Sonny Perdue has a net worth of at least $11 million.
He has almost certainly never had to be taken aside and quietly told that his EBT card, a prepaid debit card the state uses to distribute food stamp money, won’t cover a rotisserie chicken. I’m guessing he’s never had to put back a box of toothpaste or a bottle of shampoo for the same reason, or looked for a quiet spot in a grocery store to scribble out pen-and-paper calculations on the back of an old receipt to avoid dirty looks when a card comes up short.
In short, he is currently disconnected from the current realities of poverty.
It’s essential to remember that context when evaluating how the 2019 fiscal year budget, which was announced earlier this month, cuts $80 billion from the Supplemental Nutrition Assistance Program (SNAP). This will affect food stamps for around 4 million people. As for the rest of the funding, Perdue’s U.S. Department of Agriculture has an idea for combating “fraud and waste”: a box of cheap, shelf-stable food (milk, cereal, pasta, peanut butter, beans, and canned fruits and vegetables) in place of half of the money received each month.
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The logistical issues are immediate and obvious. Atlantic reporter Annie Lowrey came up with a list of 60 questions that such a proposal raises, including “What if you have allergies?”, “Should there be religious exemptions?”, and most crucially, “Why?”
I saw the proposal and was considerably less measured in my response—but it’s personal, in my case.
In this country, to be poor is to be continually surrounded by shame. Shame from your community. From the people you encounter on a daily basis. From politicians. From complete strangers. Shame that, in taking in the world around you, you sometimes internalize within yourself. To be poor is to be scrutinized from all sides at all times—”Where did you fail? What sort of moral corruption did you fall into, such that you are in this state? Why can’t you try harder? Why do we have to be continually reminded that you exist? We have been raised with this idea of an American Dream where anyone can get ahead; the fact that you are not is a personal affront to us.” This country is poisoned with a disease that is part prosperity gospel, part Calvinism, part rugged individualism. Members of historically vulnerable groups are the casualties.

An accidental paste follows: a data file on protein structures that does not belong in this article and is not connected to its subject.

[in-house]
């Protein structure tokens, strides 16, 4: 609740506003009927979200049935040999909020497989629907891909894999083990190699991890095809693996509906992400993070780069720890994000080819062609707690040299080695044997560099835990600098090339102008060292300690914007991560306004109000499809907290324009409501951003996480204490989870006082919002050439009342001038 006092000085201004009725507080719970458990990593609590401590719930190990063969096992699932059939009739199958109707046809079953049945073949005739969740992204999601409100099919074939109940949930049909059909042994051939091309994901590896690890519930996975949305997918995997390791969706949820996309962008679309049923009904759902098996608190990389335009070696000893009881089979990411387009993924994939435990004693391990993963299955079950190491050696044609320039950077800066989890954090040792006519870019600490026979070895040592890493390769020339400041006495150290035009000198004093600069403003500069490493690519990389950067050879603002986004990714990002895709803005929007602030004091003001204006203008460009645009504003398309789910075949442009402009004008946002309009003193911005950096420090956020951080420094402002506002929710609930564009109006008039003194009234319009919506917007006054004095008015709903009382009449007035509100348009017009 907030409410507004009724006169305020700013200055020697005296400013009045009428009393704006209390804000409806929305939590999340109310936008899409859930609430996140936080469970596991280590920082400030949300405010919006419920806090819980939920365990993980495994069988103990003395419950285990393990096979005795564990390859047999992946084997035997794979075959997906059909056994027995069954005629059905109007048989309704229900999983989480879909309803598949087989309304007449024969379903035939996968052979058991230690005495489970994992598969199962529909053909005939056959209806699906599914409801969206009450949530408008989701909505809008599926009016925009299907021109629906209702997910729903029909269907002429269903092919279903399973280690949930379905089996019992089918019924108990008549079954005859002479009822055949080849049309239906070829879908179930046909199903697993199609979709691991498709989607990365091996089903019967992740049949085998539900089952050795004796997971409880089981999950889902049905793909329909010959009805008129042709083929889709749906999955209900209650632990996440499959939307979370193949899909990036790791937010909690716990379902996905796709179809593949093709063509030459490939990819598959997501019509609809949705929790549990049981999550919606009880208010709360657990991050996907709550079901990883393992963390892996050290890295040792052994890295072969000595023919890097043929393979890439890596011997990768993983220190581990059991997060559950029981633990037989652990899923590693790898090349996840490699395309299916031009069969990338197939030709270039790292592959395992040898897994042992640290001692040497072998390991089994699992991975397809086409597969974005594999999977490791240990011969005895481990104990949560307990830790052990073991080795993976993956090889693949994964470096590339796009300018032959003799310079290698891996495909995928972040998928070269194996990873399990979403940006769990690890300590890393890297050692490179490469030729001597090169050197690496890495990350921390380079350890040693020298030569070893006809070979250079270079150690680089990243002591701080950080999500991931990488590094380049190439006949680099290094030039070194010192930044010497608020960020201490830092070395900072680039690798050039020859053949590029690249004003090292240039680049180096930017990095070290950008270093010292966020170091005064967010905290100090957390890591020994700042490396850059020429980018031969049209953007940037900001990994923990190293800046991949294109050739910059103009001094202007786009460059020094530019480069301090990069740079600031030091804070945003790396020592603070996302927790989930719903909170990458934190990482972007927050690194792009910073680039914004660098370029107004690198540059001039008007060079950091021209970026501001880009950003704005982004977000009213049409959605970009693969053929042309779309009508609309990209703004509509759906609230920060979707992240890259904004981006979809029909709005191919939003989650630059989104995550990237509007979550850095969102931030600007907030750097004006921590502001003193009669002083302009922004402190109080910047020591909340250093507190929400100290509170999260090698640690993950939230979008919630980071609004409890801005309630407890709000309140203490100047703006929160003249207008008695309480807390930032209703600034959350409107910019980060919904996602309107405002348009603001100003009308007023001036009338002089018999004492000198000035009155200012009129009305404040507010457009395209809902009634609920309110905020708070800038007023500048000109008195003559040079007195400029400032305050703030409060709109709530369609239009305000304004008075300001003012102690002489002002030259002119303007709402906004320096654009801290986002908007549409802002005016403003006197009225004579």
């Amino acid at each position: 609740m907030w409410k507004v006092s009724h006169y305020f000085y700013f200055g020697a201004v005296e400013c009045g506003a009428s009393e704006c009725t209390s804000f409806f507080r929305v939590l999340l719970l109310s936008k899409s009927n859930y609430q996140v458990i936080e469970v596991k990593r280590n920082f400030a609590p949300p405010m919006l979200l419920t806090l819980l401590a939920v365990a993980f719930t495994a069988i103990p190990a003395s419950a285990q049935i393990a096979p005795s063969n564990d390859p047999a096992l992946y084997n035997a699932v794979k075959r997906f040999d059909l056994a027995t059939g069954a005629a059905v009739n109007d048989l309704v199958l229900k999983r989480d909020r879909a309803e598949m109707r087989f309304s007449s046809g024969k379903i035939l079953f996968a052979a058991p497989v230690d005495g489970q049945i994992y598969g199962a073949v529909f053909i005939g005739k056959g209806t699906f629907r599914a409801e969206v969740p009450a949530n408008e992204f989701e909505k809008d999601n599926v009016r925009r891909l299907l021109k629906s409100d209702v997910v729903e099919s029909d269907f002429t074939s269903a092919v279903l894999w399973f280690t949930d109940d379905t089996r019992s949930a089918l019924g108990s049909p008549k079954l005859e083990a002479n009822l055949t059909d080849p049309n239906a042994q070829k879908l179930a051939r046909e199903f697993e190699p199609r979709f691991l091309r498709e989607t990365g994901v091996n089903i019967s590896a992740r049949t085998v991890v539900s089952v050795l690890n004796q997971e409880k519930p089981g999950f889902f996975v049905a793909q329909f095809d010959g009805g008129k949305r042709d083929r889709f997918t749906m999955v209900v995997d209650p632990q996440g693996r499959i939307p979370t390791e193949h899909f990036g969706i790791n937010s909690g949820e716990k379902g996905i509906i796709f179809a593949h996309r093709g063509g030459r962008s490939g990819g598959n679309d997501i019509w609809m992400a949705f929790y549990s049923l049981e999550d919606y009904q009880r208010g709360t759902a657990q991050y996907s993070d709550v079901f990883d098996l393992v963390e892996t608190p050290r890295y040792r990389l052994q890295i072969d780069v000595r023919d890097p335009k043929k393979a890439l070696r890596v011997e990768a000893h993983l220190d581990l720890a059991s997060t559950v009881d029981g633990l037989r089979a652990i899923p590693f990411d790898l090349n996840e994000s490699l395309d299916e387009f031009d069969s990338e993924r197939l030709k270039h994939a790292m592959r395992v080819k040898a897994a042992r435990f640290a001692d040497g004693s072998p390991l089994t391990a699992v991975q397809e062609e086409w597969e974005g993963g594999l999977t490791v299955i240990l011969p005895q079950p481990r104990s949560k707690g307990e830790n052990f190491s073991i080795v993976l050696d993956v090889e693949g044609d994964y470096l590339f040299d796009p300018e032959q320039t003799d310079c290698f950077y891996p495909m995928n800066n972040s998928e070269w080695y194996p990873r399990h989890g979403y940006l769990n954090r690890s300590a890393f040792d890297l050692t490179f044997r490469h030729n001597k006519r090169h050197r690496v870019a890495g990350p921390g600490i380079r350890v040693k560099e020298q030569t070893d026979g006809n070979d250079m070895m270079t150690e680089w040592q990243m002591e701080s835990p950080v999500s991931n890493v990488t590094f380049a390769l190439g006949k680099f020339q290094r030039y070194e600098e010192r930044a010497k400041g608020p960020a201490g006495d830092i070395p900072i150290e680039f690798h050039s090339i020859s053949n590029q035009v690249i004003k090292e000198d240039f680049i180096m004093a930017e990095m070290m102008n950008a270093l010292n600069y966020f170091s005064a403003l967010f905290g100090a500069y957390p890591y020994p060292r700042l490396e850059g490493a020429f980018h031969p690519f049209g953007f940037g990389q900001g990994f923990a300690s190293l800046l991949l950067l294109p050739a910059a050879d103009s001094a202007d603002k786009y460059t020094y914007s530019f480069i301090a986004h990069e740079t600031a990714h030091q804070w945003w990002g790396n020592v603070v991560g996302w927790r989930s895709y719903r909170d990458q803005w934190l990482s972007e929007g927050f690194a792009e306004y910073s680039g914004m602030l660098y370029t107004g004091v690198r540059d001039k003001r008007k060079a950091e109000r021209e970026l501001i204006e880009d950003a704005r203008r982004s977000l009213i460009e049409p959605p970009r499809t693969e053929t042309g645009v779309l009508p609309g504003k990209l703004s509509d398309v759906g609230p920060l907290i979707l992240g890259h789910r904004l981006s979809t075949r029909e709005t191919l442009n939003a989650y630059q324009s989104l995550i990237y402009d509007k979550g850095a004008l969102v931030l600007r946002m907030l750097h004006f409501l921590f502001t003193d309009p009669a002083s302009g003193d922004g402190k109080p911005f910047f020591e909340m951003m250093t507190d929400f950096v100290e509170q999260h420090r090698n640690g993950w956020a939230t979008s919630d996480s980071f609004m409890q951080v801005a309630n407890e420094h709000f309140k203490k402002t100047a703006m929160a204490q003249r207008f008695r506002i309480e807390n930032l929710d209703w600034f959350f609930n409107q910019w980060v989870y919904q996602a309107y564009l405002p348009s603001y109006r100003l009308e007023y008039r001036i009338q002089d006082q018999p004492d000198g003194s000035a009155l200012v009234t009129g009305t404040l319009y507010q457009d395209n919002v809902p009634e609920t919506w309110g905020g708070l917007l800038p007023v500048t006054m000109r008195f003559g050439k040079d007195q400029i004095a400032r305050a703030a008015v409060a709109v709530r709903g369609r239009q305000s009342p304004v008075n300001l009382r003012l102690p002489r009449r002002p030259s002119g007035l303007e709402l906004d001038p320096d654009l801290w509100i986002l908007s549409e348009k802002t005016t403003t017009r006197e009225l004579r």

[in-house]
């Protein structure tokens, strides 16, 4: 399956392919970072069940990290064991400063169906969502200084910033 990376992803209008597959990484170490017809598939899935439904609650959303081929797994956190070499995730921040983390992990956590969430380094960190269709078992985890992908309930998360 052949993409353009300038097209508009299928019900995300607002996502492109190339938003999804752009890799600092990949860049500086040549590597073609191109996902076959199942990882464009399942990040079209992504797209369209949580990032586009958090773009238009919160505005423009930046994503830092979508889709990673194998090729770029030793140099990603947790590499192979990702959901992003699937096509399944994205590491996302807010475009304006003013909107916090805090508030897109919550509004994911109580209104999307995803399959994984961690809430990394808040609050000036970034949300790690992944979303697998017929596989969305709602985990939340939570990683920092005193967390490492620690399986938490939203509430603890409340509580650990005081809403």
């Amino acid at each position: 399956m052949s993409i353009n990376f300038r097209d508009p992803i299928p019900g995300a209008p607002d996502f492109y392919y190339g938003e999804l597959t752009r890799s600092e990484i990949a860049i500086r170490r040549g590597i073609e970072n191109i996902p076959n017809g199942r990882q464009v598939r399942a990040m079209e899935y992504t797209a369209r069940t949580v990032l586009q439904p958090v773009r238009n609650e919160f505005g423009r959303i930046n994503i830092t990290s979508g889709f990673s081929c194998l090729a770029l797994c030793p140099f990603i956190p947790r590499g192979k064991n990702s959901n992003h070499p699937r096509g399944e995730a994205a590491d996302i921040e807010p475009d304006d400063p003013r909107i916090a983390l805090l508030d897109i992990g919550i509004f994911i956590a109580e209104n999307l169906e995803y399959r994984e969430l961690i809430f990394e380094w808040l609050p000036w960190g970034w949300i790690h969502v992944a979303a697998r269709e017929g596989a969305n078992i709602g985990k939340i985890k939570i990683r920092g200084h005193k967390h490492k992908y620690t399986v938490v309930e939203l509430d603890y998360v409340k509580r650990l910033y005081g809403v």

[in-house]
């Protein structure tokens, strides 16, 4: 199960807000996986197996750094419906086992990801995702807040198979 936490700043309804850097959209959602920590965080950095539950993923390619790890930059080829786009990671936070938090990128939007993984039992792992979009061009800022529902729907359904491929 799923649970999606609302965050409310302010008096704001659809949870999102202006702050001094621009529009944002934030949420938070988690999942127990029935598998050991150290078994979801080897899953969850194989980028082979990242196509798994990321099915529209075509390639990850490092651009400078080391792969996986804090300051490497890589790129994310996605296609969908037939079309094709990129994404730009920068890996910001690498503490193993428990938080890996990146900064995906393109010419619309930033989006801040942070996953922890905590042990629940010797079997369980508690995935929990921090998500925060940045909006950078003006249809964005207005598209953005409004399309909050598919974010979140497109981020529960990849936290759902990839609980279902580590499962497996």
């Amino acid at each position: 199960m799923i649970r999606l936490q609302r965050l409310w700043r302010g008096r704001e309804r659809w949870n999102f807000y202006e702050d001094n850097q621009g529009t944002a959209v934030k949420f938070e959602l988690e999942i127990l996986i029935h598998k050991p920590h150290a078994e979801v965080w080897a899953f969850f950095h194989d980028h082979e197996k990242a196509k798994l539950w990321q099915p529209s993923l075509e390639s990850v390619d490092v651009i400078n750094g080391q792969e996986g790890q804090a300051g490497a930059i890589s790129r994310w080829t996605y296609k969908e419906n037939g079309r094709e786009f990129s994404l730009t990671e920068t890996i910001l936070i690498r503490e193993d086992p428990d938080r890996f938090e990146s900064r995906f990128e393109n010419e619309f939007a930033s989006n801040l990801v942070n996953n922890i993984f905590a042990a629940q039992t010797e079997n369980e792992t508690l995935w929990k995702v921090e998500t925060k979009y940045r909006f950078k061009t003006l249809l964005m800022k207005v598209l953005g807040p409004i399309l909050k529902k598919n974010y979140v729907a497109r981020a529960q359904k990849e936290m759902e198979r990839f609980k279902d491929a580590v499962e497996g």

This proposal is an encapsulation of that shame.
The fundamental idea behind it is that we cannot be trusted to choose our own food and are inherently irresponsible. That, left to our own devices we will—as so many people on social media and comments sections love to say—use food stamps to buy lobster and steak. Or that we will trade “200 in food stamps for 100 in cash for drugs.” (It always seems to be those food items and those dollar amounts. One presumes, based on the frequency these occur, that these anecdotes have been brought up on right-wing radio or Fox News.) And of course, there is, “Well, then they will stop buying so much junk food! Soda! Chips!”
People on food stamps do not purchase significantly more junk food than anyone else. Overall purchases are similar, too. Our cultural dialogue around diet, health, and the underlying morality of poverty—that some foods are “bad” and people who are poor have made “bad choices”—coalesces into the idea that buying junk food is a moral failing if you are poor.
The fundamental difference in diet between people in poverty and people who are financially better off comes down to nutrition, but it isn’t about junk food. Hunger in this country rarely looks like the gaunt bodies we see in charity advertisements; food insecurity and profound malnutrition are how it often manifests here. Partially because of how our subsidies are allocated, bulk starches and foods heavy in corn syrup are cheap, while fresh produce is expensive. And when people regularly have to skip meals for financial reasons, their bodies understand they are starving, and store calories more than is normally typical because they are accommodating to famine; cultural shame around fatness includes people who, far from eating “too much,” may be withering from malnutrition or unable to eat regularly at all. Bulk commodities as the majority of diet will exacerbate these malnutrition issues, not solve them.